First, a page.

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800th anniversary of the Magna Carta
An English Rose in Georgia
Lesley Francis - SBF
Lesley Francis grew up in London, England, and made Georgia her home in 2009. - photo by File photo

I love history, majored in history at Bristol University in England and am pleased to tell you that 2015 marks the 800th anniversary of the signing of the Magna Carta by King John of England.
The Magna Carta was agreed by King John in 1215 to appease rebel barons who were challenging his authority. The king signed it, complete with the royal seal, in the heart of battle at a place called Runnymede, just west of London. A bit of personal trivia: My husband and I shared our first home about a minute down the road from the place of the signing.
The Magna Carta is one of the most important, well-known documents in history and generally is seen as the beginning of democracy. For the first time ever, it outlined some basic rights of individuals, whereas up to that point only royalty and those who had been appointed by royalty (wealthy landowners) including barons, lords and other impressive titles had any rights at all. Subjects were merely treated as property to be managed. The Magna Carta included the principle that no one was above the law. It charted the right to a fair trial and limits on taxation without representation. It also has inspired a number of other key historical documents, including the U.S. Constitution and the Universal Declaration of Human Rights.
According to, it is believed about 250 copies of the original manuscript were created and sent to legal and religious officials across the country to communicate it far and wide and make sure it was carried out. These copies of the Magna Carta were painstakingly hand-written and copied by monks, whose literacy skills were in great demand since this was about 200 years before the introduction of the printing press into Europe.
The key clause from the Magna Carta that remains valid in England and much of the world today states that no free man shall be imprisoned without the lawful judgment of his equals. Other surviving clauses guarantee the liberties of the English Church and confirm the privileges of the city of London and other English cities.
To celebrate the anniversary of this auspicious beginning of democracy, all four surviving original copies of the Magna Carta documents were recently displayed together at the British Library in London in an exhibition called “Magna Carta: Law, Liberty, Legacy.” Demonstrating the importance historians place on the Magna Carta, these are displayed alongside Jefferson’s handwritten copy of the Declaration of Independence (the one the U.S. sent to Britain to kick off the Revolutionary War) and one of the original copies of the U.S. Bill of Rights, transported to the United Kingdom for the first time.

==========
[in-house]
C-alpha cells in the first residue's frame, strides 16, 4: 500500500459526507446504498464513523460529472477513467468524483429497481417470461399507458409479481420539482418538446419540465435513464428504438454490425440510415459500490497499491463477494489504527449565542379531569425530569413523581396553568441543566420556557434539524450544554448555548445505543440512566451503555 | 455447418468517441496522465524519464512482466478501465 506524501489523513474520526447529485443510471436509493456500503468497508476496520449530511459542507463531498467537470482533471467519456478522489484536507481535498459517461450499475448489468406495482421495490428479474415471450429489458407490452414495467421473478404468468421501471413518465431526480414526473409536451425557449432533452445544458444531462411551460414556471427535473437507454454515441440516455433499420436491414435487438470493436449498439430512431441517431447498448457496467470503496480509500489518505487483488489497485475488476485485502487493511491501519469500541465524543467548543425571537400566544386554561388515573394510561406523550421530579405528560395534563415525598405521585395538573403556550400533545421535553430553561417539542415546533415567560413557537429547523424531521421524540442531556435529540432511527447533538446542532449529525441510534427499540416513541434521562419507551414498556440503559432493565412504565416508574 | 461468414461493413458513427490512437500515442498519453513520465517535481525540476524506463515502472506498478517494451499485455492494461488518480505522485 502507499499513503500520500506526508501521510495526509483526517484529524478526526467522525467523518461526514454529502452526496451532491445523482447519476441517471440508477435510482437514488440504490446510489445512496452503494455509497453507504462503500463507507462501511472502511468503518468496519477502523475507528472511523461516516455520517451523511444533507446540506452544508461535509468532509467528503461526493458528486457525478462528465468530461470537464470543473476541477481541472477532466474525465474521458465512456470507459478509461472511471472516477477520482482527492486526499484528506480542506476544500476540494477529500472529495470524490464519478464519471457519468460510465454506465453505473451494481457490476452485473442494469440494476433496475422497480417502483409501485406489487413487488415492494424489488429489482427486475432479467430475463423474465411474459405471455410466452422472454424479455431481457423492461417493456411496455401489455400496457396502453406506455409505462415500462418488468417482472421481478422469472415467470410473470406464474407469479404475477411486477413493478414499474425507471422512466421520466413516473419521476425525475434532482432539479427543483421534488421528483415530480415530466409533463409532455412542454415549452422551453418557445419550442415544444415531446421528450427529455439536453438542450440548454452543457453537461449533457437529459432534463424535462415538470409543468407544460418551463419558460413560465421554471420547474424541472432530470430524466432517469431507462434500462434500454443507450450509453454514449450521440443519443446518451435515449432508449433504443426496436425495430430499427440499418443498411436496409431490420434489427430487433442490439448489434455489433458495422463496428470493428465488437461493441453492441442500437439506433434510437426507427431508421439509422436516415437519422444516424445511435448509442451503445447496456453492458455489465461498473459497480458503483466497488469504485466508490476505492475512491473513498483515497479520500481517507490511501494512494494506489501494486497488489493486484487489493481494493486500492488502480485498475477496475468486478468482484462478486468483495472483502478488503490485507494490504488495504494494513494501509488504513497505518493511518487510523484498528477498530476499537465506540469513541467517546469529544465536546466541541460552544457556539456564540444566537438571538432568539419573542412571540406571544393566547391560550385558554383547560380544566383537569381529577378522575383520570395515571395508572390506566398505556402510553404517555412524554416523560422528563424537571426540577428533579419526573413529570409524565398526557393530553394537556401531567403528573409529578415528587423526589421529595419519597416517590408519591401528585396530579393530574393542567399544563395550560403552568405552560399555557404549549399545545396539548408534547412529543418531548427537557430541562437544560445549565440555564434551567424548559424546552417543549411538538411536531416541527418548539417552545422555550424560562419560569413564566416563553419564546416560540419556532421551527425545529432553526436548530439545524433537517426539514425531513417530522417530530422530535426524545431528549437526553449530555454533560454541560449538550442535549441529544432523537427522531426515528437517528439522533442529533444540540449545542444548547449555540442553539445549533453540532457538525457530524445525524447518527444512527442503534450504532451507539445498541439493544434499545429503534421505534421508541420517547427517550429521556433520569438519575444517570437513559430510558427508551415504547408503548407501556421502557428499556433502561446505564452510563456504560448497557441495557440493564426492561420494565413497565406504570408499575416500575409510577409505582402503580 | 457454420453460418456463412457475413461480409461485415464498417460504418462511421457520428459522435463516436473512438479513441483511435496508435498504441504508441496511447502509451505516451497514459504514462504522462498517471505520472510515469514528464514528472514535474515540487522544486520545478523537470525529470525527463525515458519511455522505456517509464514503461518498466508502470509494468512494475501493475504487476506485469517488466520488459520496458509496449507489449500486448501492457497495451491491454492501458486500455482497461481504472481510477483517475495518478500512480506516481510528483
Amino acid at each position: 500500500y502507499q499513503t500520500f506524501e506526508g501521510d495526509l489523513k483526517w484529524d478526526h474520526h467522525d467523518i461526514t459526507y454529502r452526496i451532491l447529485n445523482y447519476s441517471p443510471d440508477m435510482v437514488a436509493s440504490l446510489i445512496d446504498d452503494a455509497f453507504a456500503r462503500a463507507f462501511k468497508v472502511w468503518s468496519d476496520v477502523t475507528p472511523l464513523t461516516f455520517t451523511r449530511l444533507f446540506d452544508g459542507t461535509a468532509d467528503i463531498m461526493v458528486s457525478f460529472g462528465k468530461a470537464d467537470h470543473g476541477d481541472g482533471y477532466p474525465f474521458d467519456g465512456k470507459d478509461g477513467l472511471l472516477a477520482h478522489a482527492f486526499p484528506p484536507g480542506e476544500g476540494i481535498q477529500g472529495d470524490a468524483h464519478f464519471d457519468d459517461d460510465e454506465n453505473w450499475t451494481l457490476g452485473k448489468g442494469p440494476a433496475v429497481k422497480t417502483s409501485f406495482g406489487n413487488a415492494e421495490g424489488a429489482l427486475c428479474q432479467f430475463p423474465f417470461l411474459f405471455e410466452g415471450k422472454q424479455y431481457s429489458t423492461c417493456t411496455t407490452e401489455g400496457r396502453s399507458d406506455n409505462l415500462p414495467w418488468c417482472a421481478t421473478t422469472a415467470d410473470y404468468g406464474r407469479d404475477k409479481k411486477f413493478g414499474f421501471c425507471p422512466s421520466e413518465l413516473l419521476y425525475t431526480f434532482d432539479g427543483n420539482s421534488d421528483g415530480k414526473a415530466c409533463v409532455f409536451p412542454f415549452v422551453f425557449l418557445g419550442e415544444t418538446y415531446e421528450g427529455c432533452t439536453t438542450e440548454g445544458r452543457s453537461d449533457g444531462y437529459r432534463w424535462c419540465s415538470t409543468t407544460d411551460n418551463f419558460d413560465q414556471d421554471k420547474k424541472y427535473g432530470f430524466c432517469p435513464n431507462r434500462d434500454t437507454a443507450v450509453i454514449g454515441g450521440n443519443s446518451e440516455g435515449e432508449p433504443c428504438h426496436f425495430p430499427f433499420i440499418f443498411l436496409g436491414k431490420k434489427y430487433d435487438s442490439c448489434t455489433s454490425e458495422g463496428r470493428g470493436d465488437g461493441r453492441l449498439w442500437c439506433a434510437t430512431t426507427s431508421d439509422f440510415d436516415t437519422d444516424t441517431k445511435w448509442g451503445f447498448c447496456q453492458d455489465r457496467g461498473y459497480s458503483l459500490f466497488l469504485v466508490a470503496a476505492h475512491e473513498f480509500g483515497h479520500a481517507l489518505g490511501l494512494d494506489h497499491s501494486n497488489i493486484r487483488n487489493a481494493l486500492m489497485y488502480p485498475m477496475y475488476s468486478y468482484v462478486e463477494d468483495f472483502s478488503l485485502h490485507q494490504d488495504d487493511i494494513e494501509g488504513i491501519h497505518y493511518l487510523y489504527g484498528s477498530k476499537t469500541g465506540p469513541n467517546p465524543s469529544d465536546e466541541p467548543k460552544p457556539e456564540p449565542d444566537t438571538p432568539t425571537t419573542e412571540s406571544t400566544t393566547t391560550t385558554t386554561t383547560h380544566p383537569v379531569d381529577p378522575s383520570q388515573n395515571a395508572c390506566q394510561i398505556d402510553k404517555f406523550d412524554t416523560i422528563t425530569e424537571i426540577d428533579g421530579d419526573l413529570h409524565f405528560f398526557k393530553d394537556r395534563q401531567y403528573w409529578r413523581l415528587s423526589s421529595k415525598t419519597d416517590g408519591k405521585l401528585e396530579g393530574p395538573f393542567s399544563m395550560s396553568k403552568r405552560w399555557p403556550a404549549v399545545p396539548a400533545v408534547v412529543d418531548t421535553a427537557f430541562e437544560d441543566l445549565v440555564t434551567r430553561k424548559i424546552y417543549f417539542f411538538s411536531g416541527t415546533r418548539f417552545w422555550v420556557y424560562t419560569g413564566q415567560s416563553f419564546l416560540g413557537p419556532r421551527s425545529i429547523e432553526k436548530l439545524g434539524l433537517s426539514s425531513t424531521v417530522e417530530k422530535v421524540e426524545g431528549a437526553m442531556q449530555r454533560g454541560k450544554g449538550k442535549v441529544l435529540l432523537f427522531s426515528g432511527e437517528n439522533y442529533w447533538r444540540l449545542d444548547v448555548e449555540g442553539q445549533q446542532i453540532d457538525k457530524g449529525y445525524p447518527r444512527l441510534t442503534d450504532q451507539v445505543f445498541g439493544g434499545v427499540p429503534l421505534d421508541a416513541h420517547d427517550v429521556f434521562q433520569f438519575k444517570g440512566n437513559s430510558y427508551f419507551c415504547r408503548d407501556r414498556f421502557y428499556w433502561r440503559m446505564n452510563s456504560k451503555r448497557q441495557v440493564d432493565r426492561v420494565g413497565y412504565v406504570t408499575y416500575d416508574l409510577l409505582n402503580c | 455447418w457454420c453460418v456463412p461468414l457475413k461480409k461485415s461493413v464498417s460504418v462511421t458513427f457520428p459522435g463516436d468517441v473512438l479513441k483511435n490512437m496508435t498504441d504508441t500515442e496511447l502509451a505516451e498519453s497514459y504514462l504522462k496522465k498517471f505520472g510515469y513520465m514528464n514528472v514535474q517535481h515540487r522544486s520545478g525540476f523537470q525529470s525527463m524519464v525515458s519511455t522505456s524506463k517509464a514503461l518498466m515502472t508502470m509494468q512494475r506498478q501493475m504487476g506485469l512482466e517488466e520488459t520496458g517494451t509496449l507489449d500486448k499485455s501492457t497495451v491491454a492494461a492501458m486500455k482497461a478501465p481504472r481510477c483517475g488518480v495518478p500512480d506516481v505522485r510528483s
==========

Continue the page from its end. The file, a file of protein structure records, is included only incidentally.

It comes as a surprise to many that the Magna Carta was the basis for the Declaration of Independence. The Magna Carta not only laid the foundations for 800 years of democracy in the U.K., but also inspired the Founding Fathers to form the basis of democracy in the United States of America. In 1215, when King John confirmed Magna Carta with his seal, he was acknowledging the now firmly embedded concept that no man — not even the king — is above the law. That was a milestone in constitutional thought for the 13th century and centuries to come. In 1779, John Adams expressed it this way: “A government of laws, and not of men.”
Further, the charter established important individual rights that have a direct legacy in the Bill of Rights. And during the United States’ history, these rights have been expanded, interpreted and reinterpreted throughout the years. This has allowed the U.S. Constitution to become the longest-lasting constitution in the world and has served as the model for a number of other nations. Through judicial review and amendments, it has evolved so that today Americans — regardless of gender, race or creed — can enjoy the liberties and protection it guarantees.
Just as the Magna Carta stood against royal tyranny in England, the U.S. Constitution and Bill of Rights today serve similar roles, protecting the individual freedoms of all Americans from others, including from the government itself. As a British-born naturalized American citizen, I cannot help but feel grateful and in awe of these facts.
God bless America!

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